The Pershing Square Foundation Gift to fund multidisciplinary study of human behavior.
Will you offer us a hand? Every gift, regardless of size, fuels our future.
Your critical contribution enables us to maintain our independence from shareholders or wealthy owners, allowing us to keep up reporting without bias. It means we can continue to make Jewish Business News available to everyone.
You can support us for as little as $1 via PayPal at firstname.lastname@example.org.
Harvard University announced today that New York–based The Pershing Square Foundation (PSF), founded by alumni Bill Ackman ’88, M.B.A. ’92, and his wife, Karen Ackman, M.L.A. ’93, has awarded the University $17 million to catalyze the work of its Foundations of Human Behavior Initiative (FHB).
Created to yield important discoveries about the basic mechanisms that influence human behavior, FHB will immediately expand with this gift through the establishment of three endowed professorships and a $5 million research venture fund, open to all Harvard faculty, doctoral students, and postdoctoral fellows. FHB’s work will enable researchers to identify cost-effective, scalable solutions to societal challenges in areas ranging from health care and economic development to education and government.
The first of the three Pershing Square Professorships has been awarded to Matthew Rabin, a leading scholar in behavioral economics, who will join the Harvard faculty in July. Rabin’s research includes the economics of individual self-control problems, reference-dependent preferences, fairness motives, and mistakes in probabilistic reasoning. He is a recipient of a John Bates Clark Medal and a MacArthur Fellowship.
For Bill and Karen Ackman, this gift reflects their philanthropic passions and their desire to affect social change globally, to develop new research capacities in the social and natural sciences.
The Pershing Square Foundation has committed $235 million in grants and social investments to support exceptional leaders and innovative organizations that tackle important social issues and deliver scalable and sustainable impact.
“Supporting innovation and new approaches to creating sustainable change is a vital part of what The Pershing Square Foundation was established to do, ” said Bill Ackman, CEO and portfolio manager of Pershing Square Capital Management, L.P. “Understanding the foundations of human behavior is a key to improving people’s health, wealth, and security around the globe. We are inspired by the potential of Harvard’s initiative.”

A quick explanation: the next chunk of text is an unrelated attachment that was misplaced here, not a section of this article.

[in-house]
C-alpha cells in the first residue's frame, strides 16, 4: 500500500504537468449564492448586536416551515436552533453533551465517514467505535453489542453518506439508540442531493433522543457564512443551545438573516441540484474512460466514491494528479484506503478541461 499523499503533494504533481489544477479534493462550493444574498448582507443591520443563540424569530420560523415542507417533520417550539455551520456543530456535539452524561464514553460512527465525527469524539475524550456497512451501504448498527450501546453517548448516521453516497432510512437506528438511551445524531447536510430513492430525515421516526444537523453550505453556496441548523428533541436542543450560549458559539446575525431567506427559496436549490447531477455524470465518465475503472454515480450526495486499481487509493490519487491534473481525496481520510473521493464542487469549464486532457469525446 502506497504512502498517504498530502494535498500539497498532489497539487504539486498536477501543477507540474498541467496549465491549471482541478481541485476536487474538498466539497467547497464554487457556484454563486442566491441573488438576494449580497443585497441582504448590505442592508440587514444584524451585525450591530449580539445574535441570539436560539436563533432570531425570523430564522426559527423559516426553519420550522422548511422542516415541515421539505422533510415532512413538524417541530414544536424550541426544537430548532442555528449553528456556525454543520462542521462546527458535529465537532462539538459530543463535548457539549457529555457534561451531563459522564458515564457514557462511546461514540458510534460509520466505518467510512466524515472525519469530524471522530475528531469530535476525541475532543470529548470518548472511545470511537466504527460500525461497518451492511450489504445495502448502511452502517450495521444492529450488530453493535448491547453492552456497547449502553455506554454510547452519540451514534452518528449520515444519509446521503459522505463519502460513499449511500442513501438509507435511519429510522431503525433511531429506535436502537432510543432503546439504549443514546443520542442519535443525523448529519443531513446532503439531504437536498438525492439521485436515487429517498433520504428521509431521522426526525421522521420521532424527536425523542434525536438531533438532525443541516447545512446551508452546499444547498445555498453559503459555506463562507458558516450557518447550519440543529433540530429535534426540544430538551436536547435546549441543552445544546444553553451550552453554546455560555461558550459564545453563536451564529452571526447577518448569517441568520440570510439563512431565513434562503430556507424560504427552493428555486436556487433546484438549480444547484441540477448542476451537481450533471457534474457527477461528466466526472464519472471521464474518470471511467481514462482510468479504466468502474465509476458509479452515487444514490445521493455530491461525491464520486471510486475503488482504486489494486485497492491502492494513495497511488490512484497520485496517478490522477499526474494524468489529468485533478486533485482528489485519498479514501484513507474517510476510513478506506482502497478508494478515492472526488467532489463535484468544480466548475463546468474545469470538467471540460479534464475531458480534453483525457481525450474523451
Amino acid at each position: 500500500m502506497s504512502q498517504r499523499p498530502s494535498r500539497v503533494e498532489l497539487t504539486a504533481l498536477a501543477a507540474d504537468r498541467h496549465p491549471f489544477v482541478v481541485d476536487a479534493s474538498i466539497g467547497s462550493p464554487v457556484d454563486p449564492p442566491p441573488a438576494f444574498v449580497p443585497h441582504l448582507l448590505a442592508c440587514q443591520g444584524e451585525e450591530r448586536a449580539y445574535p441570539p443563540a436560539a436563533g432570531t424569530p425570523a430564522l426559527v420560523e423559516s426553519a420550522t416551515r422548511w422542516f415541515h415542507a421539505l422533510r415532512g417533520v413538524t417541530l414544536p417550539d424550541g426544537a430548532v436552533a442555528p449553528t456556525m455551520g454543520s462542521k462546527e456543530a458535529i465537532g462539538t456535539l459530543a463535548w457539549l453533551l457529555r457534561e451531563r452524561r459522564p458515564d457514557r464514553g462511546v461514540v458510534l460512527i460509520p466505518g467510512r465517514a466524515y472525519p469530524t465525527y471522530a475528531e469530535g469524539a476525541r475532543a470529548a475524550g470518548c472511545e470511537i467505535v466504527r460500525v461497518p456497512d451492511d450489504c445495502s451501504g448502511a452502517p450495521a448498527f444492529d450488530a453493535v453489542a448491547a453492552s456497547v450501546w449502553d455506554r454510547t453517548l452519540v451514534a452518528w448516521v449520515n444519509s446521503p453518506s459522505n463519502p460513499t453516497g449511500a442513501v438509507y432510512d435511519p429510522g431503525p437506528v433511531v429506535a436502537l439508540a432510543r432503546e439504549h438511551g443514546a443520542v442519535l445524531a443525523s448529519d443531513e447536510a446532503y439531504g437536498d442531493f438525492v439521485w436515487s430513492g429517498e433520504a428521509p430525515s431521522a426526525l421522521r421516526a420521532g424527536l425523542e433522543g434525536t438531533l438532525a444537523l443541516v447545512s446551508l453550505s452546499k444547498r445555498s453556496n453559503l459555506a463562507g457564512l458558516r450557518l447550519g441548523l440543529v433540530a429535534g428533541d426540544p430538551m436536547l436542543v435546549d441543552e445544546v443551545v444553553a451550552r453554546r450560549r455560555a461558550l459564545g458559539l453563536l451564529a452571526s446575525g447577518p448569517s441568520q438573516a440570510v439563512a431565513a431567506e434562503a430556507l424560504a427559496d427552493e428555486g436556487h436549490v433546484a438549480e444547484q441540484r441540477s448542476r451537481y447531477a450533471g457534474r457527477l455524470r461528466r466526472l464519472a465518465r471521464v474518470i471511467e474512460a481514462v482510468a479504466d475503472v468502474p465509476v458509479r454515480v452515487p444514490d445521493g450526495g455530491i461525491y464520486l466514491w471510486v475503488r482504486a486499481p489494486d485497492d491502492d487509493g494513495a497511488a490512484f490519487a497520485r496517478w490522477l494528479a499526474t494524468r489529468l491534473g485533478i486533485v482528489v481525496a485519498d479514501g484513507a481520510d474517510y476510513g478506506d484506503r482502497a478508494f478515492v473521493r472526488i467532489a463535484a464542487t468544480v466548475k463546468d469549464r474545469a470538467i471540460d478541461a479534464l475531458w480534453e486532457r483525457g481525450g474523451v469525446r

Drew Faust, president of Harvard University and Lincoln Professor of History, said that while the gift may center on FHB, its effect will be felt University-wide and, ultimately, well beyond Harvard’s borders. “The Pershing Square Foundation and the Ackmans recognize the University’s commitment to connecting individuals and to taking full advantage of the great strengths that exist across our Schools, ” Faust said. “This generous gift will spur research and discovery on our campus, and the important work that begins here will have the potential to improve lives around the world.”
“Members of the Foundations of Human Behavior Initiative are asking fundamental questions about virtually every aspect of human existence and society, ” said Michael D. Smith, dean of the Faculty of Arts and Sciences , “Their research reaches across a score of different disciplines at Harvard — from economics to the life sciences — and is directly relevant to how we live today. Not only will this gift support that important scholarship through the creation of new professorships, but it will also, through the new venture fund, create opportunities for graduate students to engage directly with faculty on these important research projects.”
FHB’s goal is to drive transformative insights about the psychological, social, economic, and biological mechanisms that influence human behavior, and then help translate that new knowledge into mechanisms for improving human well-being across the world. Toward that goal, FHB will galvanize cross-fertilization and collaboration among the University’s discipline-based departments in the social and biological sciences.
Harvard faculty will expand their study of a wide range of important cognitive, social, and behavioral phenomena — from decision-making, self-control, addiction, altruism, reciprocity, cooperation, herding, and violence, to productivity, innovation, and leadership. FHB will apply this new knowledge to develop and test interventions across the major realms of social endeavor, including health care, economic development, education, and governance.